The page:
Michele - Friday, May 18, 2018
When I first speak with new landlords, they often share that they are worried about getting a call from tenants in the middle of the night about a toilet overflowing. Actually, we rarely have emergency toilet issues, but we do often have emergency calls from tenants with no AC. This typically happens on the first hot day of the year when tenants are turning the AC on for the first time in the spring, or in late July and early August when the AC systems are pushed to their maximum capacity due to extreme temperatures.
Industry standards do not consider the lack of AC to be an emergency unless the temperatures are in the 90s or tenants have health related concerns. Because we are committed to providing excellent service, we ask our HVAC contractors for same-day service whenever possible if temperatures are above 85 degrees.
However, we’ve experienced that tenants consistently DEMAND that any lack of air conditioning be treated as an emergency! Tenants also frequently demand to be put up in a hotel if the AC is not working. We attempt to handle this situation in a way that keeps the tenants from losing their cool without a significant financial i...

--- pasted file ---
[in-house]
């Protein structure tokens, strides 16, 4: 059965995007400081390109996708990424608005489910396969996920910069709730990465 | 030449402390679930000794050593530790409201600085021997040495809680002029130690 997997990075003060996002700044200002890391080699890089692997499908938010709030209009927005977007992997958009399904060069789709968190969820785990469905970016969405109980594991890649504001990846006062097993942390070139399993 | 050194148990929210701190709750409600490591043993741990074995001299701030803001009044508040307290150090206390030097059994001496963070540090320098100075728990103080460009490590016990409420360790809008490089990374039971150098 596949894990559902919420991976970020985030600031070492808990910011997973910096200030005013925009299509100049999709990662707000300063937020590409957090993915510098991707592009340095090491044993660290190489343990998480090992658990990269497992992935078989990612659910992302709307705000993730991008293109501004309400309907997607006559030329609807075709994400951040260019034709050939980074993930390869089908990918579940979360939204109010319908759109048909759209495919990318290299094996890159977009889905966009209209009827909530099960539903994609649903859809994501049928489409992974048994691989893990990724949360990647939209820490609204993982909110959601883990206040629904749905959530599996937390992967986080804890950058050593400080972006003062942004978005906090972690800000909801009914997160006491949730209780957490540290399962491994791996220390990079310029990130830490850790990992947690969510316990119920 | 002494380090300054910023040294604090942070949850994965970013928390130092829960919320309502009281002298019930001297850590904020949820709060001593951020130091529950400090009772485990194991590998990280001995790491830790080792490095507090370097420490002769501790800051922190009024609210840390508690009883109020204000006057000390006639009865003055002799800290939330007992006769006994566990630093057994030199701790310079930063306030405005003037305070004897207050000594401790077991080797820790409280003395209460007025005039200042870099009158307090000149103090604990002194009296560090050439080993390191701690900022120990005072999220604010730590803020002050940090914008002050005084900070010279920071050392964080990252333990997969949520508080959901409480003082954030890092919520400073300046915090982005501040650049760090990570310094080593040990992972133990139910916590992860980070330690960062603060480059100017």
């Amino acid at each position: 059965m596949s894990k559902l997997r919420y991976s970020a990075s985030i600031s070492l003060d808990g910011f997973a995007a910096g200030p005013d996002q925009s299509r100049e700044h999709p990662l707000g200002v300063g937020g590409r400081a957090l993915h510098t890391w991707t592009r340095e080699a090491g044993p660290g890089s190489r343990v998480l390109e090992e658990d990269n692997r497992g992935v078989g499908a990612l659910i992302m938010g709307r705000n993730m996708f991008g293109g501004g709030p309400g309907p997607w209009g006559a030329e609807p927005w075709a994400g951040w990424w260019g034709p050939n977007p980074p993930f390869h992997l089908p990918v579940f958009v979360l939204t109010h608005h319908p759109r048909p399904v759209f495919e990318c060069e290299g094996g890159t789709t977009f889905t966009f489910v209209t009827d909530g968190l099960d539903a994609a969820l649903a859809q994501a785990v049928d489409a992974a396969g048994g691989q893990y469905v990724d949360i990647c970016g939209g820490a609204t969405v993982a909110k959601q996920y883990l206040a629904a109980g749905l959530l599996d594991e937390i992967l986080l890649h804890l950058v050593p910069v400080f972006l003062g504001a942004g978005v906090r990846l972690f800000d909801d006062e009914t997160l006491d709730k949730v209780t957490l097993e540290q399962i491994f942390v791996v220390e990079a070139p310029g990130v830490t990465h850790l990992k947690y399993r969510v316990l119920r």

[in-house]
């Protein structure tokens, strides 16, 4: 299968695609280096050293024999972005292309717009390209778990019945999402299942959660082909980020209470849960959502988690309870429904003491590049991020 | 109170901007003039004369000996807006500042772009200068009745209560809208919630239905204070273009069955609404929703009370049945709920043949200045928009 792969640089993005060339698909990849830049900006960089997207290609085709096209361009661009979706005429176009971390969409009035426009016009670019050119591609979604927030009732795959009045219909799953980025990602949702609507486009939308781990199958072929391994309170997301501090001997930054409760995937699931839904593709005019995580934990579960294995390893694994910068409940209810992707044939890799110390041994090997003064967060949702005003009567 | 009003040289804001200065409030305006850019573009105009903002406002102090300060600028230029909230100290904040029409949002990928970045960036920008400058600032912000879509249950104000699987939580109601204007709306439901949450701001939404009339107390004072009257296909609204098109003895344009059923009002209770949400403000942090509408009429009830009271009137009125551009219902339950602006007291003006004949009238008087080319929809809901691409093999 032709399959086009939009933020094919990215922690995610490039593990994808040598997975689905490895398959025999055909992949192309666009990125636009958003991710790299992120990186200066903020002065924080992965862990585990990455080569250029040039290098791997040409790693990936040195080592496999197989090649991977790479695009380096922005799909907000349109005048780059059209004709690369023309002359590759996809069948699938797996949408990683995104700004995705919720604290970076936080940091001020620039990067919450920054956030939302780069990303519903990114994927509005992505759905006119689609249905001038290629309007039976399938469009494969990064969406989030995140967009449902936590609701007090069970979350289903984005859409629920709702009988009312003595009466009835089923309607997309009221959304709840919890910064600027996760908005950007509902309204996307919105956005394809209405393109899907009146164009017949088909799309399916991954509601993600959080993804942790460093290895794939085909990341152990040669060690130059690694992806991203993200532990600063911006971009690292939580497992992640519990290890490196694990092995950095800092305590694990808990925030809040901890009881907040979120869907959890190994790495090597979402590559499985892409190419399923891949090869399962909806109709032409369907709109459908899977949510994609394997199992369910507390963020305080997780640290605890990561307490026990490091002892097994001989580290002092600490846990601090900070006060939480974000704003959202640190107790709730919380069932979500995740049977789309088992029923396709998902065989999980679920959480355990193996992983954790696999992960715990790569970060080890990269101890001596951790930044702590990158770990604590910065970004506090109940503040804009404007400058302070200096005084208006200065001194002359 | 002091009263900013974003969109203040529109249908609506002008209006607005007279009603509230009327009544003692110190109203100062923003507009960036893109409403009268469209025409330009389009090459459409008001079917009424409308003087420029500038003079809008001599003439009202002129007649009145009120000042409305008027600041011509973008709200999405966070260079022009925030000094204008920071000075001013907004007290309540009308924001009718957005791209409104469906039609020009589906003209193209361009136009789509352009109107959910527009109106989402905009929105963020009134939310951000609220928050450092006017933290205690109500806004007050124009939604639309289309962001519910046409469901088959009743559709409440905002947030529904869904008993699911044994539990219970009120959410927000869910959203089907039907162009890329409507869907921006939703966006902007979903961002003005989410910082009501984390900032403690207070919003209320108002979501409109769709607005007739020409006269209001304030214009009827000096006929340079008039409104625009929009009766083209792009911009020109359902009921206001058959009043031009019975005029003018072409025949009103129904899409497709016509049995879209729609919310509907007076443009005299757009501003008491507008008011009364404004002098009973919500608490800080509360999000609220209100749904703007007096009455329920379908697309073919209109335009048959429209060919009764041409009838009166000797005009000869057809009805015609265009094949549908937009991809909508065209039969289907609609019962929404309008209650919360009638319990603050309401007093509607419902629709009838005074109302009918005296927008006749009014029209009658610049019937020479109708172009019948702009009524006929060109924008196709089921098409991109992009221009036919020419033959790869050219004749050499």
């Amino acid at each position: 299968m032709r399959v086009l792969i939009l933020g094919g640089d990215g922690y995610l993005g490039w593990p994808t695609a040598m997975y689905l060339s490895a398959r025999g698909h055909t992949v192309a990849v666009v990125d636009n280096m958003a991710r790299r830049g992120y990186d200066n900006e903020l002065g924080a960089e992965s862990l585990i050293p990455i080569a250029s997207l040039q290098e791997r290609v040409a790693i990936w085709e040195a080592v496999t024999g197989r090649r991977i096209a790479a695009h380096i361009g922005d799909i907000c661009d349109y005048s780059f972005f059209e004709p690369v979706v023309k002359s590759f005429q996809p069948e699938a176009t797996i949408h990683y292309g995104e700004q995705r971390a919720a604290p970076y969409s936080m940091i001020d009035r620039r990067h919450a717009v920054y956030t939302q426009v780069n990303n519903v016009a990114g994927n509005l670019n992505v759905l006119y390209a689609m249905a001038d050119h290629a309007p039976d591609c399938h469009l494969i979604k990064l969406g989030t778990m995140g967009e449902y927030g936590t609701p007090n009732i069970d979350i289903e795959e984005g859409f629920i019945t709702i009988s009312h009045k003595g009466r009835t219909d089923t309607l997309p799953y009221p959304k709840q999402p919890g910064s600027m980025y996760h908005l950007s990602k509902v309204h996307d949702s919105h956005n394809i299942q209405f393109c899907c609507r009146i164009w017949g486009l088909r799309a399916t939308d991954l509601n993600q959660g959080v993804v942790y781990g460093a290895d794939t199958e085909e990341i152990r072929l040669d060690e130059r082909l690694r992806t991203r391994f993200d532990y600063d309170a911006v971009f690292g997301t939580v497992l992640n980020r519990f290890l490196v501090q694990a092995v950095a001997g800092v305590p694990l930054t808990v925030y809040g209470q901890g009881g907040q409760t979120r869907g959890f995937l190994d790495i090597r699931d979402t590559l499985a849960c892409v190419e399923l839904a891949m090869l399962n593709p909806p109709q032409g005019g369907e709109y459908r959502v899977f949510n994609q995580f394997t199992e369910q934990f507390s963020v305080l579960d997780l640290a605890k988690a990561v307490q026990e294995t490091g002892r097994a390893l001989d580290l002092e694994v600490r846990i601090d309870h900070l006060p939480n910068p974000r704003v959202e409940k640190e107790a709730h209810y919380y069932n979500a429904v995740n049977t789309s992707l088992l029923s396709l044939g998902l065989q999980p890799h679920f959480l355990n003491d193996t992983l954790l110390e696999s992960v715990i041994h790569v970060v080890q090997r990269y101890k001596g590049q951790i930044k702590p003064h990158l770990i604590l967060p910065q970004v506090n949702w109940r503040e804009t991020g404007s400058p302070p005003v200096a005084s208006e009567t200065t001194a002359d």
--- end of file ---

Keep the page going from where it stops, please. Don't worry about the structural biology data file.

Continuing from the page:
Michele - Saturday, March 3, 2018
IN A PERFECT WORLD, you don’t need a property manager. In a perfect world, the tenant pays rent on-time (or early), doesn’t want to break the lease, takes good care of the home, and doesn’t have unauthorized pets or occupants in the home. …. In a perfect world, appliances don’t break down, HVAC systems don’t stop heating and cooling, basements don’t get flooded, sewage systems don’t back up, roofs don’t leak, faucets don’t leak, and trees don’t get blown down.
But of course, it isn’t a perfect world. For instance, yesterday, was not a perfect day!
Our area suffered a major windstorm with wind speeds up to 60-70 MPH. Several of our tenants reported trees blown down blocking roads or landing on roofs and fences. In severe weather circumstances, many major tree companies are contracted to work for VDOT or the power companies to prioritize restoring power and removing trees and debris from roadways. Fortunately, we have an excellent working relationship with a local tree company that allowed us to have the fallen trees removed within hours of tenant reports.
At least 20 of our tenants have already repo...
Michele - Wednesday, July 5, 2017